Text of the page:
What we saw at Wits, students booing Pravin Gordhan during a lecture might be a start of a new trend.
Pravin Gordhan

While the government is dismally failing to deliver promises to voters, it's easy for ministers to come out of their offices confidently to address the same people they are failing to provide for.

Pravin Gordhan, Minister of Public Enterprises, was delivering a lecture at the Wits Bussiness School when things suddenly turned sour. What started as a question about Eskom and the load shedding ended with students chanting, "Pravin must fall."

Pravin and his officials failed to answer most of the questions. He also refused to take accountability for state capture, which took place while he was minister of finance from 2009 to 2014 and from 2015 to 2017. This was raised by someone in attendance.

The minister also blamed low-quality coals for load-shedding while his government pointed at ageing infrastructure and illegal connections. His inability to answer questions led to students booing him.

With each department in shambles, it will soon be complicated for these self-centred ministers to venture out of their safe heavens to face the public. What we saw at Wits will soon happen somewhere else because no single minister is better than the next.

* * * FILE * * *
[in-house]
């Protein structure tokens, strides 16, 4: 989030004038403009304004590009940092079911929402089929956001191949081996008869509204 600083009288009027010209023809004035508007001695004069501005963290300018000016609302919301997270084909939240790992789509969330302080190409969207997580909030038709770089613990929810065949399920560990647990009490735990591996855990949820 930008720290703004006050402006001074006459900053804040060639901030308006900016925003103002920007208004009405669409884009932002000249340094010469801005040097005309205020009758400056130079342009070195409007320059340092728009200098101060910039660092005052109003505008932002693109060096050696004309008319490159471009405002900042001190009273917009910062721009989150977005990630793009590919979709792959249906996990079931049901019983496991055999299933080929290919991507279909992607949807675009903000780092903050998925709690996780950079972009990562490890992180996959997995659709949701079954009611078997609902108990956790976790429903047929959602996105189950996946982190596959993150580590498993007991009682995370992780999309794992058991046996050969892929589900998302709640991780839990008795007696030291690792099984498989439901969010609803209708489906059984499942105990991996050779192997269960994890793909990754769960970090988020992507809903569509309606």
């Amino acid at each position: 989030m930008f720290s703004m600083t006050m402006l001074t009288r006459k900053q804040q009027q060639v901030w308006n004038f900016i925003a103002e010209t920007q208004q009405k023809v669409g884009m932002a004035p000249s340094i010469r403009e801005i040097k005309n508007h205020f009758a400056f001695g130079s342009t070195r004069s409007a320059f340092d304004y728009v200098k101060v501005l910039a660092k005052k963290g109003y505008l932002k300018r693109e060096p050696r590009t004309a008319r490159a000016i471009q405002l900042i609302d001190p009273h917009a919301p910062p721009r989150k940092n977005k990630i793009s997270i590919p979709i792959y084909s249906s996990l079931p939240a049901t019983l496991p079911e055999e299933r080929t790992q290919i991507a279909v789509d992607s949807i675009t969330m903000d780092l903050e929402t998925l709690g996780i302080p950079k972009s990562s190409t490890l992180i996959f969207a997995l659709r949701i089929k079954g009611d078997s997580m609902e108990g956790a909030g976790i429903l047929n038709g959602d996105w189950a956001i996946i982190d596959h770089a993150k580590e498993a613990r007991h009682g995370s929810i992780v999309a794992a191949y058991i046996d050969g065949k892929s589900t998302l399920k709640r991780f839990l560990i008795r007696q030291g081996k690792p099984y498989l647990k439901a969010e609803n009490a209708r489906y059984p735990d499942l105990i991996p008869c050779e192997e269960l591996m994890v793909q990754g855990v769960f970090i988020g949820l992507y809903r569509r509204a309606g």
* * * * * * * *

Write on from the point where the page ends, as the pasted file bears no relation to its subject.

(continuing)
On Tuesday, Beki Cele, police minister, had his own fair share of "public interrogation", which ended with a case against him. The rest of the ministers must ask themselves, 'Am I next?' And the answer is simple: they will be next if they continue to rest on their backs doing nothing.

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Another disturbing factor about our current ministers is their mention of nine years wasted under Zuma. Pravin is doing the same, yet he was finance minister for eight years. The rest were also in high positions within the government.

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